focal seizures – We always watch episodes that happen in the same way, but the animal is with you during the attack, and there is no loss of consciousness. You can even interact with your environment. Some even carry out instructions while doing something that does not suit them.
The generalized seizure And the typical Nuba that everyone imagines. There is a loss of consciousness, they are in a lateral or dorsal position, peeing, there is pee of feces, and their mouth is foaming.
What are the possible symptoms of a focal attack? What is the model?
The abnormal secretions affect a group of nerve cells smaller than the focal seizures. (In the case of a general seizure, all neurons are affected. There will also be loss of consciousness.) The onset of the seizure depends on which part of the brain is affected. There are times when there are movement-related symptoms, muscle stiffness, restricted gait, or freezing in posture due to muscle spasms – these are frontal lobe attacks.
Temporal lobe attacks often involve disorientation or verbal automation. It is as if the animal is licking the ice cream and swallowing and moaning. It may seem as if the animal is turned off, not reacting to the outside world at all, just staring at itself or hallucinating.
Are the different types of seizures concomitant or distinct? So if you have a focal seizure, can a generalized epileptic seizure be expected and vice versa?
– decent. There are times when the animal has only focal seizures. It is such that he has only generalized and exclusive seizures. On the other hand, a focal attack, if it lasts too long and comes back frequently, may generalize over time without treatment and go into a major attack.
Or there are times when epilepsy first appears as a focal seizure, then becomes generalized and persists as a genetically modified epileptic seizure.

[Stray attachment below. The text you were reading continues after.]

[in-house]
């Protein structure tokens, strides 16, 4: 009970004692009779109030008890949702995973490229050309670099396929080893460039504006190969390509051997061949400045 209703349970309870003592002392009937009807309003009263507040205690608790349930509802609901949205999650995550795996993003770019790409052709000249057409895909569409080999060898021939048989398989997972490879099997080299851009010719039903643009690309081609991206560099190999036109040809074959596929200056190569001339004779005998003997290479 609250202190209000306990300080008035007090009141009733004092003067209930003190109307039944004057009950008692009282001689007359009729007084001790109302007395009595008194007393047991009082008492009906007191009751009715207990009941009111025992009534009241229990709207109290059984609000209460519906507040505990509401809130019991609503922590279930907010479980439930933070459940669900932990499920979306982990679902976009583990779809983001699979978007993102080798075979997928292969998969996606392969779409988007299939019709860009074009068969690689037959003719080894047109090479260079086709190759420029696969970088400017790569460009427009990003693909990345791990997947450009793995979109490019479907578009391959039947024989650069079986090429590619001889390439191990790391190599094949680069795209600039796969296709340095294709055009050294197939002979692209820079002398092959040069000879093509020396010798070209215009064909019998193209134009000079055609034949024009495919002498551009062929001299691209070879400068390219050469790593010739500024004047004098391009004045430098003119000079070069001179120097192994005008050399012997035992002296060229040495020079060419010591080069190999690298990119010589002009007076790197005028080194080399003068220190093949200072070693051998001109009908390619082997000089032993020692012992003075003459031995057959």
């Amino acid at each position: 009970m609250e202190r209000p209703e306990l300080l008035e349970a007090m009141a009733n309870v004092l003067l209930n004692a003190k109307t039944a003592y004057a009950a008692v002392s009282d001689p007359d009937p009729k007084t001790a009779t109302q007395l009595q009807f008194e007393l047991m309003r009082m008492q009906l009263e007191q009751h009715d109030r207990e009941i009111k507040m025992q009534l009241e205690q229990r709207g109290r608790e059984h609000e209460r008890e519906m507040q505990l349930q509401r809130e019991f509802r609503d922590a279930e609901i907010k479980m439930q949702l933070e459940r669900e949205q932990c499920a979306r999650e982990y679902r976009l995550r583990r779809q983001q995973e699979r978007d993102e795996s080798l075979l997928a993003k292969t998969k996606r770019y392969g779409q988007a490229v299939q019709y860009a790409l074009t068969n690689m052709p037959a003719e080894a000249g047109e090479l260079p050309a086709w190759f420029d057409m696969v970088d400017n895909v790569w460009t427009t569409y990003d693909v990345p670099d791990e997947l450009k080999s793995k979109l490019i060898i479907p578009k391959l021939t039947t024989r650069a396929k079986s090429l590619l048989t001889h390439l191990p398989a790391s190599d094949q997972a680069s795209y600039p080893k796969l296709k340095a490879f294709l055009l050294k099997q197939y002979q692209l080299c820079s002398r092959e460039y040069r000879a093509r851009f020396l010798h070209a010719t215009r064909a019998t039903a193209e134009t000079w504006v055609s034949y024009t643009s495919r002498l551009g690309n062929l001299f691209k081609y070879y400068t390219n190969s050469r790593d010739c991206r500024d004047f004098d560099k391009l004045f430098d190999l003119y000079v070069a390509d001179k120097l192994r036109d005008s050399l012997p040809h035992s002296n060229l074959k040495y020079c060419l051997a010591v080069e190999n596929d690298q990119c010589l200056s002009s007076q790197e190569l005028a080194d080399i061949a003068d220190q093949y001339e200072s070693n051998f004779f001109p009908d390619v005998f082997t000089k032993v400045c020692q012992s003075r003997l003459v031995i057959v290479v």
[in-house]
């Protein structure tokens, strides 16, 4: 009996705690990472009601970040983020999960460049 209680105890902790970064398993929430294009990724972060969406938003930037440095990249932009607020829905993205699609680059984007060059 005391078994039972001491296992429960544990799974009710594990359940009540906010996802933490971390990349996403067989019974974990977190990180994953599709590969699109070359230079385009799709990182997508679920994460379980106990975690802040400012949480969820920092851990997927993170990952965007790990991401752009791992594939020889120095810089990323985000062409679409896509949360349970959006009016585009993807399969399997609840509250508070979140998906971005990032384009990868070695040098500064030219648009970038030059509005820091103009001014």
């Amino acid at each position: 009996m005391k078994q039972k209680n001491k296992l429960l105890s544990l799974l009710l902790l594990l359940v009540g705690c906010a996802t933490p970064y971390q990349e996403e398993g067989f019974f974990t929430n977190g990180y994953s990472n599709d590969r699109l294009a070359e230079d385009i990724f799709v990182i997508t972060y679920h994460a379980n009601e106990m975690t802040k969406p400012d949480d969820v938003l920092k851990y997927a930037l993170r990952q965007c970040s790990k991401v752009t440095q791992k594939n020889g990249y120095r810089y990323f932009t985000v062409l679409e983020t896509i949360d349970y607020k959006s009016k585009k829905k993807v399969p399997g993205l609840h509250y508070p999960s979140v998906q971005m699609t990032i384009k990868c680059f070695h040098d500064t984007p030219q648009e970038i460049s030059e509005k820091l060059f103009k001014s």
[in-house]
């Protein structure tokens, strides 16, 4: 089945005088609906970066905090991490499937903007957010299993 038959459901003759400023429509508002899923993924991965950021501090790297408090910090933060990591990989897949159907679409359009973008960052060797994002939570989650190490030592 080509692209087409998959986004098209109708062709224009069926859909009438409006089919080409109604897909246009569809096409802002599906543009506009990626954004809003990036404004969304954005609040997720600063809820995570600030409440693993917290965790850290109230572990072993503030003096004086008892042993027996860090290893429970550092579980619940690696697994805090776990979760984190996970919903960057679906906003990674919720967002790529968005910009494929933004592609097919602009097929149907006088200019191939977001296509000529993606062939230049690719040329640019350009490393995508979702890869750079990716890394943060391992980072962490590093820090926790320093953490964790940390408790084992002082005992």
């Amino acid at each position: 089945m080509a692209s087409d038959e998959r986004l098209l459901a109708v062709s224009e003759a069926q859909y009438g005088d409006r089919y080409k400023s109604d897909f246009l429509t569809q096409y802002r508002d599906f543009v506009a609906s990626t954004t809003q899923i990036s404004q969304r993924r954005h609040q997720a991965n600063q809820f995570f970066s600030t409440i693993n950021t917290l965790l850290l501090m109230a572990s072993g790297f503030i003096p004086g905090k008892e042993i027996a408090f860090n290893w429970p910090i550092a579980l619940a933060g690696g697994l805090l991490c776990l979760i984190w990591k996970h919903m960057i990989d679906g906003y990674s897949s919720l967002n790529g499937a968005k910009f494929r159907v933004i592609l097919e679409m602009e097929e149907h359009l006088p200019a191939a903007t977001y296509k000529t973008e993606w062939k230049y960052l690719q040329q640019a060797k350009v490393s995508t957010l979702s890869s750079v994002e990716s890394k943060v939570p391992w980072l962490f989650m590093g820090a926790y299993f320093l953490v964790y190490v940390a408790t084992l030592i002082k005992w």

– What about foreground effects? It can lead to a seizure, what is your experience?
“Literature has also written about it, and my own experience is that fronts can be quite worrisome. Of course, not all patients sensitive forehead, But there are many places where the owner has noticed that if there is a cold or warm front, possibly a double front, or a change in air pressure, his pet is causing a seizure. There is also one in which we can relate to the change of season that the patient has more seizures.
“Is there anything special about animal invasion?”
– It’s totally mixed up. Although I don’t keep statistics about it in my own practice.
Is there a high degree of stress that causes an epileptic seizure?
– Based on current literature data and my own experience, I do not know that stress causes an animal to develop epilepsy. In dogs, it is If the patient has epilepsy mainly, there are those who have a seizure due to stressBut for them, stress is not the cause, it’s the underlying disease
Thanks to Dr. Catalin Hermandy Berenice for the conversation!
Ask the doctor from the Clapka Veterinary Center in Bodaksee.
You can read more interesting and useful information on the topic on the Facebook page he created: https://www.facebook.com/epilepsy examination